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Accounting for cross-country differences in wealth inequality

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  • Frank A Cowell
  • Eleni Karagiannaki
  • Abigail McKnight

Abstract

This paper adopts a counterfactual decomposition analysis to analyse cross-country differences in the size of household wealth and levels of household wealth inequality. The findings of the paper suggest that the biggest share of cross-country differences is not due to differences in the distribution of household demographic and economic characteristics but rather reflect strong unobserved country effects.

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File URL: http://sticerd.lse.ac.uk/dps/case/cp/CASEpaper168.pdf
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Bibliographic Info

Paper provided by Centre for Analysis of Social Exclusion, LSE in its series CASE Papers with number /168.

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Date of creation: Mar 2013
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Handle: RePEc:cep:sticas:/168

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Web page: http://sticerd.lse.ac.uk/case/_new/publications/default.asp

Related research

Keywords: household wealth; wealth inequality; debt; housing assets; educational loans; age-wealth profiles; decomposition;

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  1. Robert Barsky & John Bound & Kerwin Charles & Joseph Lupton, 2001. "Accounting for the Black-White Wealth Gap: A Nonparametric Approach," NBER Working Papers 8466, National Bureau of Economic Research, Inc.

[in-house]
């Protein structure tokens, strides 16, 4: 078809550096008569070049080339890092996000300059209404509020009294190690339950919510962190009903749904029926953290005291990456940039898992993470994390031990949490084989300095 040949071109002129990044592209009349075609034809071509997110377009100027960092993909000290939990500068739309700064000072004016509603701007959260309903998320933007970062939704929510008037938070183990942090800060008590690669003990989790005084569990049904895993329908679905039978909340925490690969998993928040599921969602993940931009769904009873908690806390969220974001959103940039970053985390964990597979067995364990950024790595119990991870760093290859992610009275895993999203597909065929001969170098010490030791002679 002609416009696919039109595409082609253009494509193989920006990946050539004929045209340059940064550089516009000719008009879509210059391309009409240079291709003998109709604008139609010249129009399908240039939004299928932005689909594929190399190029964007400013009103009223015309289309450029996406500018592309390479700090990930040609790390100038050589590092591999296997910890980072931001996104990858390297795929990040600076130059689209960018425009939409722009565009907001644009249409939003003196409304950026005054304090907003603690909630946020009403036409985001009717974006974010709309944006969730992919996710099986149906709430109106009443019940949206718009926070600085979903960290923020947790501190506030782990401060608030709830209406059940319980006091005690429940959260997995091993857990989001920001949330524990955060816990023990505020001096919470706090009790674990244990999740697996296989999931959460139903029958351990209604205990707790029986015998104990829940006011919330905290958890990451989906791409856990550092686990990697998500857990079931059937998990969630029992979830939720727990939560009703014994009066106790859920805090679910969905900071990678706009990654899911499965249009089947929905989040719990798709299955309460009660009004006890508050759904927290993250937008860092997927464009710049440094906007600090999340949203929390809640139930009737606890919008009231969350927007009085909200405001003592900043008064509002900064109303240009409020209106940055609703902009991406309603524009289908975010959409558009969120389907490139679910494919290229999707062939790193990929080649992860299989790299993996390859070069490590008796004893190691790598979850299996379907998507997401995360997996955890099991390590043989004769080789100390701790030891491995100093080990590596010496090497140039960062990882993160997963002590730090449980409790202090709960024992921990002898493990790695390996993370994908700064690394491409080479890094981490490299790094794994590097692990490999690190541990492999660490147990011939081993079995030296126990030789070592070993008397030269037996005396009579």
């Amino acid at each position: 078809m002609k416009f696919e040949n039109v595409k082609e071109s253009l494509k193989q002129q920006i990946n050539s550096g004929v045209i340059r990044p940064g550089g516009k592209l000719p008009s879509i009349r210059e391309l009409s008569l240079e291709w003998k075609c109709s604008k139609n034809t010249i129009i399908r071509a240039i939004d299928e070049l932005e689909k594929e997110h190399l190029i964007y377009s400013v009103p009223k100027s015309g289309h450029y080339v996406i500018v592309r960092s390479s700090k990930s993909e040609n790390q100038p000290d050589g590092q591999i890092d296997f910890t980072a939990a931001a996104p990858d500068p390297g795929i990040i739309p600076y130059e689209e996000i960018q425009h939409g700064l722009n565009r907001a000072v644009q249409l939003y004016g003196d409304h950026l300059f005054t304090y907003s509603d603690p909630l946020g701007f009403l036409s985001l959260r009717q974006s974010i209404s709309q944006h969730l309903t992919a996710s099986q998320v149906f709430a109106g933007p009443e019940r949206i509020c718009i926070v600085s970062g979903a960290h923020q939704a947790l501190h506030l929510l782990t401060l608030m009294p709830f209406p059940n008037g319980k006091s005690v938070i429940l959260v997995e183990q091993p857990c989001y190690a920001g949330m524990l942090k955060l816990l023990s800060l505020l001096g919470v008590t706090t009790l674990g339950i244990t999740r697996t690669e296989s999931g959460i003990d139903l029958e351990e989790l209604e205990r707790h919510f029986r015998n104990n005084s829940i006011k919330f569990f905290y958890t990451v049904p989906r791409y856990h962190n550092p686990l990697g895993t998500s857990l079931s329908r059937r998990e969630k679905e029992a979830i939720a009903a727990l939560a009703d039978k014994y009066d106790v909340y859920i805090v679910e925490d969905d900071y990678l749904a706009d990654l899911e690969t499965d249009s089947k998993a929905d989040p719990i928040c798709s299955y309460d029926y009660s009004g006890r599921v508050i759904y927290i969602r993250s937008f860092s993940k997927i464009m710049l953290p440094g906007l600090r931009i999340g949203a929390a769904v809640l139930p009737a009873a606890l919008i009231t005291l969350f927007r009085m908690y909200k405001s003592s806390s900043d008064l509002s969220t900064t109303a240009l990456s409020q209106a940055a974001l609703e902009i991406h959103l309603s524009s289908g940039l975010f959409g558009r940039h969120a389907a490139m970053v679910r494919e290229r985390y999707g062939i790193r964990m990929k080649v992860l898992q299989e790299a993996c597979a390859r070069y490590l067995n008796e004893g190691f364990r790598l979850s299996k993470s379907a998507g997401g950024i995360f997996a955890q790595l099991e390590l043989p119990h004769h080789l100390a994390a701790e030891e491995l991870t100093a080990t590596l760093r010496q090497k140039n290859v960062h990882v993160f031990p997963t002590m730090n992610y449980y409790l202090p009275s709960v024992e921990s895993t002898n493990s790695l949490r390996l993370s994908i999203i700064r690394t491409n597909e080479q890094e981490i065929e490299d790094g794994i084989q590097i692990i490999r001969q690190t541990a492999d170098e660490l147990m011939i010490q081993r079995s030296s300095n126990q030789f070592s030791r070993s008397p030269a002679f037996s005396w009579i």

2. Olympia Bover, 2008. "Wealth inequality and household structure: US vs. Spain," Banco de Espa�a Working Papers 0804, Banco de Espa�a.
  3. Eva Sierminska & Andrea Brandolini & Timothy Smeeding, 2006. "The Luxembourg Wealth Study – A cross-country comparable database for household wealth research," Journal of Economic Inequality, Springer, vol. 4(3), pages 375-383, December.
  4. Markus Jantti & Eva Sierminska & Tim Smeeding, 2008. "The Joint Distribution of Household Income and Wealth: Evidence from the Luxembourg Wealth Study," OECD Social, Employment and Migration Working Papers 65, OECD Publishing.
  5. Deborah A. Cobb-Clark & Vincent Hildebrand, 2004. "The Wealth of Mexican Americans," Social and Economic Dimensions of an Aging Population Research Papers 116, McMaster University.
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